Maven Challenge – Net Promoter Score and Likert Analysis – Airline Survey

Another Maven challenge, another blog post!

However, rather than a capturing a summary of a particular strategy, this one is on the development of a set of visuals that are well suited to represent the results of survey data and find the categories with the largest proportions of positive and negative attitudes.

The Challenge

The overall challenge was to analyse a survey response data set from around 130,000 passengers who have travelled on Maven Airlines to determine what areas were contributing to the satisfaction rate falling below 50%, and what data-backed steps could be taken to make improvements.

The Data

The data contained various personal information on each passenger, as well as details about their journeys and class of travel.

In addition there were a number of questions which ask to rate particular services on a scale of 1 to 5, with 1 being the worst service and 5 the best (see below extract from the data dictionary).

This type of survey query is typically known as a Likert Scale survey question, named after Renis Likert, a famous social scientist. Here a 5 number scale has been used, but you may also encounter 7 or 10 number scales. You may also come across non-numeric versions (e.g. “very likely” to “not likely at all”).

These types of scales allow for a little more nuance in the sentiment surrounding a survey response where the answer may not be a binary yes/no.

Analysis of Likert Scales

I had read about Likert scales and survey data when working on the remote working challenge. Although I didn’t fully use it there, I was now keen to learn more about it and look at ways it could be visually represented.

One method I had previously come across in my endless trawling of Youtube tutorials and browsing other challenges such as Workout Wednesday and Makeover Monday, was to show the results in a horizontal bar chart, and show divergence between positive and negative results.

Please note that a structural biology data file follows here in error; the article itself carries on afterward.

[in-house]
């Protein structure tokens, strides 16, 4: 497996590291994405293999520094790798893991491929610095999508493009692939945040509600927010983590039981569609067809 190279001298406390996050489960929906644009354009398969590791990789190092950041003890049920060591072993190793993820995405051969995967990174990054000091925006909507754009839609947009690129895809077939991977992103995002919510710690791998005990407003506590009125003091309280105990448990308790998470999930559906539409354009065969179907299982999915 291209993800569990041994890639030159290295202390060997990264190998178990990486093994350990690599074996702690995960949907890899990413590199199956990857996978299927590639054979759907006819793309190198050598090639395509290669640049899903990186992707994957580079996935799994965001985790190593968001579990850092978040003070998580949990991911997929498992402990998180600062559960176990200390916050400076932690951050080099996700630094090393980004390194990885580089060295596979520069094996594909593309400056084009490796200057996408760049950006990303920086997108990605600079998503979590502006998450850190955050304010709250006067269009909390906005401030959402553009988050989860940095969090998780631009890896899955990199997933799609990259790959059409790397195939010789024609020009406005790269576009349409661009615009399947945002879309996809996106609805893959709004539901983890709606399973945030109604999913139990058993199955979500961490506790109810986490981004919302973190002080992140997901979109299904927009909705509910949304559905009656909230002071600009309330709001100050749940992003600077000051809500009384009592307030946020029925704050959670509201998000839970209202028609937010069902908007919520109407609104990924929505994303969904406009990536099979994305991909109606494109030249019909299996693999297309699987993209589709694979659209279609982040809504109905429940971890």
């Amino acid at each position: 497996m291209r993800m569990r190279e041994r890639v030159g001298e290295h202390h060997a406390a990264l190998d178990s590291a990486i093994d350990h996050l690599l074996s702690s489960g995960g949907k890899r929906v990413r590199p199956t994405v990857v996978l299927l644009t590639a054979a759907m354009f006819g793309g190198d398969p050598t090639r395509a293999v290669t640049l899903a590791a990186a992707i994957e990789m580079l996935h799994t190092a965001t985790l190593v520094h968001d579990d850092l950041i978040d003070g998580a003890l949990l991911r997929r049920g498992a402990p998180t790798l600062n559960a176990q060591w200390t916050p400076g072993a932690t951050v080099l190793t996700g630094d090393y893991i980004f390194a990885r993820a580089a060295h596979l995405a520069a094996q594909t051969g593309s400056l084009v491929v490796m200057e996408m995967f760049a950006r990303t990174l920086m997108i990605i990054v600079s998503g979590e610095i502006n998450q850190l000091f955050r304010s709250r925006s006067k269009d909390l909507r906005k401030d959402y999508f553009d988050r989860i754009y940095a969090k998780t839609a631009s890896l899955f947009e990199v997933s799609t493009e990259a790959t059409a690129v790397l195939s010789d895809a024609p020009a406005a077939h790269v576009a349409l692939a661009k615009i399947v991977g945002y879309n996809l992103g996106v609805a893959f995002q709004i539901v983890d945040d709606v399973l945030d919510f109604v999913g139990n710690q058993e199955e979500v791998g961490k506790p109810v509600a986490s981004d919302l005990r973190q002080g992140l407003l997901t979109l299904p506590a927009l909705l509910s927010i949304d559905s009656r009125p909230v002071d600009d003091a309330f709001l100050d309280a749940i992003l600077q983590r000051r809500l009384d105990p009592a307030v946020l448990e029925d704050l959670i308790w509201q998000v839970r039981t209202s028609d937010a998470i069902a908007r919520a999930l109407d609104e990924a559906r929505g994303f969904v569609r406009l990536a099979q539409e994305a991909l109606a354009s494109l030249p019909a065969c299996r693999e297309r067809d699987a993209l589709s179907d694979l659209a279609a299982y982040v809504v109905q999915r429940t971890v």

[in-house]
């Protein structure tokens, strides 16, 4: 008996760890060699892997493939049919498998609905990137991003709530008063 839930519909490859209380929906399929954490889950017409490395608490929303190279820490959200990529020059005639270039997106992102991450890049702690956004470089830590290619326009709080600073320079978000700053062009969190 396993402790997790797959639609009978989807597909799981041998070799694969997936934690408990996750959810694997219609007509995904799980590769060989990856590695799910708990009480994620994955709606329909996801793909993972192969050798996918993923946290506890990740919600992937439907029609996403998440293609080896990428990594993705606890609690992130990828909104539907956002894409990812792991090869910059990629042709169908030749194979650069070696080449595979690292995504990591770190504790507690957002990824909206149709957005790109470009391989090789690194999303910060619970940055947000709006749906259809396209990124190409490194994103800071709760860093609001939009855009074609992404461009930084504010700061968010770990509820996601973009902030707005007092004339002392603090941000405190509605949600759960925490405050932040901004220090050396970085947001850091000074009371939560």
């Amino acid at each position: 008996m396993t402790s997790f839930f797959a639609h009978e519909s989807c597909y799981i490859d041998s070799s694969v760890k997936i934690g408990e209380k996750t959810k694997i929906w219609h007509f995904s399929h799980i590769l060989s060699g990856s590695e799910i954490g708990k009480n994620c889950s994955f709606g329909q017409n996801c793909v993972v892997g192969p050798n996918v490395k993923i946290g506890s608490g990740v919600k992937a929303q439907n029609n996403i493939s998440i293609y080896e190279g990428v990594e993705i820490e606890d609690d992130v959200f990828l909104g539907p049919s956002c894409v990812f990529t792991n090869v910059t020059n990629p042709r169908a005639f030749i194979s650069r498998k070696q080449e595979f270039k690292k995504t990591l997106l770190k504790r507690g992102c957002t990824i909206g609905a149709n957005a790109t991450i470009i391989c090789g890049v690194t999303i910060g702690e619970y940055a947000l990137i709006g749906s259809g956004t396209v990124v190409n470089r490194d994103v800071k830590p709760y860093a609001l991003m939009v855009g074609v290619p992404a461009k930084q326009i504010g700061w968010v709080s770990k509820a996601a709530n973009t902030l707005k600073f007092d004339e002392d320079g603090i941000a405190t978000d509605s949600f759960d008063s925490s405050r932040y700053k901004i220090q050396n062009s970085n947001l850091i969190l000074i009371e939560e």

Below are a few different ways of presenting data using the scales. This ranges from a simple stacked bar chart, to basing it around a neutral zero value, to extracting neutral values, and all the way to a full deconstruction.

Each method has it’s own particular advantages depending on what you are trying to present, but they are effective at showing the relative distribution of a spectrum of responses.

Net Promoter Score

A child of the Likert scale is the Net Promoter Score (NPS). Strictly speaking, this is used on survey results with scales of 1-10 (see below), and it is calculated by subtracting the % of promoter scores (9-10) from the % of detractor scores (0-6).

If you return a positive result, then people are more enthusiastic about that aspect of your brand or company, whereas if it is negative, that could be damaging to your company.

What I wanted to show

Taking this into account, I wished to show a version of the bar chart type analysis of the Likert data shown above, along with the corresponding NPS for each category – basically a tidied up version of the below.

However, in this case we only have a scale of 1-5. Therefore I opted to re-scale the analysis based on the following:

  • 1-2 = Negative
  • 3 = Neutral
  • 4-5 = Positive

Again, strictly if I strictly followed the NPS chart it probably should be 1-3 as negative, 4 as neutral and 5 as positive, but I would maybe argue we are looking for “satisfaction” rather than “evangelist promoters”, so seeing 4-5 as positive is good enough for me.

Research on building the Likert bar chart and NPS

I did some “research” ( aka Google and YouTube searching), on how to put together these charts, specifically in Power BI. Although I didn’t search for hours, I didn’t manage to find anything useful as a guide.

Step into the rescue, two invaluable sources of information:

  1. The Big Book of Dashboards (Wexler, Shaffer and Cotgreave)
  2. Andy Kriebel’s Tableau YouTube video

The book provided some great advice on visually what does and doesn’t work in these types of charts, and the video provided an overview of the steps and measures to allow me to build the charts.

Apply the techniques to Power BI

Now it was a matter of translating the textbook advice and Tableau tutorial over to Power BI desktop. This was done in several steps.

1. Power Query Work

First I imported the dataset into Power Query, then created a duplicate of the table for this particular work.

Next, I selected the column headers for all the columns containing the Likert categories. After that, I navigated to the Transform ribbon at the top, then selected “Unpivot Columns”, and then “Unpivot Selected columns.

This resulted in the below layout. There is a column called “Attributes”, which relates to all the Likert categories, and another column called “Values” which are the corresponding Likert scale numbers – effectively all the categories and their corresponding values are in two columns.